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2021 Offseason Questions: Is Playing Slot As Complicated As Steelers Make It Sound?

The Pittsburgh Steelers’ 2020 season is now in the books. It ended in spectacular fashion — though the wrong kind of spectacular — in a dismal postseason defeat at the hands of the Cleveland Browns, sending them into an early offseason mode after going 12-4 in the regular season and winning the AFC North for the first time in three years.

Since then, they have lost several players in free agency who were key members of the offense and defense. Multiple starters retired, as well. They made few notable additions in free agency, and are banking on contributions on offense from their rookies, as well as perhaps a last ride for Ben Roethlisberger.

The only thing facing them now as they head into 2021 is more questions. Right now, they lack answers. They know that they have Roethlisberger for one more year, but was that even the right decision? How successful can Najee Harris be behind a questionable offensive line? What kind of changes can Matt Canada and Adrian Klemm bring to the offense? And how can the defense retain the status quo with the losses of Bud Dupree, Steven Nelson, and Mike Hilton?

These are the sorts of questions we have been exploring on a daily basis and will continue to do so. Football is a year-round pastime and there are always questions to ask, though there is rarely a concrete answer. This is your venue for exploring the topics we present through all of their uncertainty.

Question: Is the slot position really as complicated as everybody on the Steelers is making it sounds?

While it is certainly the case that the slot cornerback position has rightfully become regarded as its own unique role and is often referred to as a starting position, the way the Steelers are making it sound this offseason, one needs to be a ripped brain surgeon in order to be able to play there, at least in their system.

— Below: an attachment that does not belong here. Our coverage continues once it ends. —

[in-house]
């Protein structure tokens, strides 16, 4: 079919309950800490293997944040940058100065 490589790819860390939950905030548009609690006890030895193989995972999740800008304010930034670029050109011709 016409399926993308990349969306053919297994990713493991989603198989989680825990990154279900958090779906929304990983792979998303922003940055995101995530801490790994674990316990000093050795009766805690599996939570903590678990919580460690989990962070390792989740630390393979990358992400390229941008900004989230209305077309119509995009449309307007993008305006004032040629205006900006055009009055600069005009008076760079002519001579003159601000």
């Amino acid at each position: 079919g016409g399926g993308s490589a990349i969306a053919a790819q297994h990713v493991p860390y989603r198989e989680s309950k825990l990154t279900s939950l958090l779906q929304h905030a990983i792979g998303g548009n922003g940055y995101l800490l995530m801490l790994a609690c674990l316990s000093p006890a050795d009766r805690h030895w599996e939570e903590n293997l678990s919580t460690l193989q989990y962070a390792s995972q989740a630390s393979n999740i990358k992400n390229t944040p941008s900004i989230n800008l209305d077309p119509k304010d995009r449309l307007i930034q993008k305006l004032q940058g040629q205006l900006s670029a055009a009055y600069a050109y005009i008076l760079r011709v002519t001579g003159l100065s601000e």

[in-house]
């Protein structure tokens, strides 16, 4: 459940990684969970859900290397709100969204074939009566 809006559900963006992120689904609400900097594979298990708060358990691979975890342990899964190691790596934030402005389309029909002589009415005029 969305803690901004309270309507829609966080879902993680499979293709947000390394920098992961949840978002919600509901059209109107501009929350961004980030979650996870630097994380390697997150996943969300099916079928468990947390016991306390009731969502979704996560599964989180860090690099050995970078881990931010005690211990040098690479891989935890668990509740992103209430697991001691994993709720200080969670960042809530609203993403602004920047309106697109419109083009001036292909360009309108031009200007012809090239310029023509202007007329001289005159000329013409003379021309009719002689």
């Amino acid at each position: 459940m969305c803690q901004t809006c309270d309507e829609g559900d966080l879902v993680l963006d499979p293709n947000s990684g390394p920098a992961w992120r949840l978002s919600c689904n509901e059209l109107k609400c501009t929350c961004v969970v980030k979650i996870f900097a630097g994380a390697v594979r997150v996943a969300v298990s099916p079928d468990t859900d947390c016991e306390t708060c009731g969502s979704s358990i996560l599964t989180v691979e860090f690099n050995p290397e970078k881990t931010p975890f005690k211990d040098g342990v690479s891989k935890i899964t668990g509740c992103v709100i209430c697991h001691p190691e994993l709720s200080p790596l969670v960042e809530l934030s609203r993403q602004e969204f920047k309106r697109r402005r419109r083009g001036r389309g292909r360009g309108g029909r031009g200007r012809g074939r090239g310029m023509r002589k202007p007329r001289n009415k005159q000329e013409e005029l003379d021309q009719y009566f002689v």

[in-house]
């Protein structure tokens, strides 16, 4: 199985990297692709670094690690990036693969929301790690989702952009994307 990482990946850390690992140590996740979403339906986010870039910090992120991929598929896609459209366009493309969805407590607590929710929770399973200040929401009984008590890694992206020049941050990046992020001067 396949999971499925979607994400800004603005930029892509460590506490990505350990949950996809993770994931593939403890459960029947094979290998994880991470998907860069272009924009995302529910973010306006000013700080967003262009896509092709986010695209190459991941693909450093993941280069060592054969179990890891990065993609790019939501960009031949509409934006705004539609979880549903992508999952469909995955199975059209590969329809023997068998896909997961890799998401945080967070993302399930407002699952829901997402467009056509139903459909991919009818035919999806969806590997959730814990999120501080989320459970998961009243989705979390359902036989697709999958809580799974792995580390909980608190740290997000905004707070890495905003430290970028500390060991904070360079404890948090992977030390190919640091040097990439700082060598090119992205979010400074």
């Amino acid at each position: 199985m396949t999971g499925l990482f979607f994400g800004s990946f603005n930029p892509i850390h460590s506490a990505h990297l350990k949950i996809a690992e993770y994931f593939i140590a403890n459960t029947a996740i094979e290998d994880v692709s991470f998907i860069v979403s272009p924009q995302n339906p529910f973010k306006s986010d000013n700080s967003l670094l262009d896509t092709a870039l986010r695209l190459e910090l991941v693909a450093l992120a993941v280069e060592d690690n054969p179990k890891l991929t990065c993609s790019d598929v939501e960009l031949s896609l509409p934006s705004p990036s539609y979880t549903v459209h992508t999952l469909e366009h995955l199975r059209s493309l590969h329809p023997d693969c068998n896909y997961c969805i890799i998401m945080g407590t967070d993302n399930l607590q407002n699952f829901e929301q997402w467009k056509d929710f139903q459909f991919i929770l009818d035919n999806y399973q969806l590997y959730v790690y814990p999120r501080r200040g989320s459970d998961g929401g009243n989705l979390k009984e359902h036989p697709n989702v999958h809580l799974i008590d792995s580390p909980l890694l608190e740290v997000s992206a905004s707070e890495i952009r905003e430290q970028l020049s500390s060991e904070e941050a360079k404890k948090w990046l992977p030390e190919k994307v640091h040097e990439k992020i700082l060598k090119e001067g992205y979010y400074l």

Of course, the topic is of relevance right now because Pittsburgh is searching for a new starter there after having Mike Hilton in that spot for the past four years, where he has shown himself to be one of the more versatile defensive backs in the NFL.

Yet as just a former undrafted free agent with no playing experience, Hilton took over the role. Admittedly, he wasn’t a rookie, as would be the case for, say, Shakur Brown, but is it really so complicated that it would take more than just a player displaying talent this offseason for the coaching staff to trust him there?

A lot of it has to do with what the Steelers in particular ask of the position. Logically, you have to adjust based on who’s there. If it ends up being somebody who’s inexperienced, you adapt. Of course, the smart money is on Cameron Sutton playing there, who has started several games inside in the past and has logged more than 500 starts there.

And, after all, they let a rookie Antoine Brooks Jr. play snaps there in 2020, so there is that.

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